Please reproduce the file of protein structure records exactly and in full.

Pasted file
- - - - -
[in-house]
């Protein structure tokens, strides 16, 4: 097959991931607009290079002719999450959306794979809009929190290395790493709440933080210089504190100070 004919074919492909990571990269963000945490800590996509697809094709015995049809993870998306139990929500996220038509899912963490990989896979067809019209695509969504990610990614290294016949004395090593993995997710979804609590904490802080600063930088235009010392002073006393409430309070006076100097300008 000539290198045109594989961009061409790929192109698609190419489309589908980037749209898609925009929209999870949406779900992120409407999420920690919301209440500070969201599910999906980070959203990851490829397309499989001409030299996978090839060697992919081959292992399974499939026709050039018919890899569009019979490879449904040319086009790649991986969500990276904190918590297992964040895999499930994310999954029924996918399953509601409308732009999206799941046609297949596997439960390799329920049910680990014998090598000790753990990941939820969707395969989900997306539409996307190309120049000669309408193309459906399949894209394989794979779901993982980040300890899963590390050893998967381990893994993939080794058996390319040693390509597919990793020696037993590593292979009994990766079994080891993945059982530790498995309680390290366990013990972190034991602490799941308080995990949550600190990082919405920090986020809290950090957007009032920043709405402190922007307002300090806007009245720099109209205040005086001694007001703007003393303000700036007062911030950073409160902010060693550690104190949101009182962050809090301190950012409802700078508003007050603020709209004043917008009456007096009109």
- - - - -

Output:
[in-house]
């Protein structure tokens, strides 16, 4: 097959991931607009290079002719999450959306794979809009929190290395790493709440933080210089504190100070 004919074919492909990571990269963000945490800590996509697809094709015995049809993870998306139990929500996220038509899912963490990989896979067809019209695509969504990610990614290294016949004395090593993995997710979804609590904490802080600063930088235009010392002073006393409430309070006076100097300008 000539290198045109594989961009061409790929192109698609190419489309589908980037749209898609925009929209999870949406779900992120409407999420920690919301209440500070969201599910999906980070959203990851490829397309499989001409030299996978090839060697992919081959292992399974499939026709050039018919890899569009019979490879449904040319086009790649991986969500990276904190918590297992964040895999499930994310999954029924996918399953509601409308732009999206799941046609297949596997439960390799329920049910680990014998090598000790753990990941939820969707395969989900997306539409996307190309120049000669309408193309459906399949894209394989794979779901993982980040300890899963590390050893998967381990893994993939080794058996390319040693390509597919990793020696037993590593292979009994990766079994080891993945059982530790498995309680390290366990013990972190034991602490799941308080995990949550600190990082919405920090986020809290950090957007009032920043709405402190922007307002300090806007009245720099109209205040005086001694007001703007003393303000700036007062911030950073409160902010060693550690104190949101009182962050809090301190950012409802700078508003007050603020709209004043917008009456007096009109």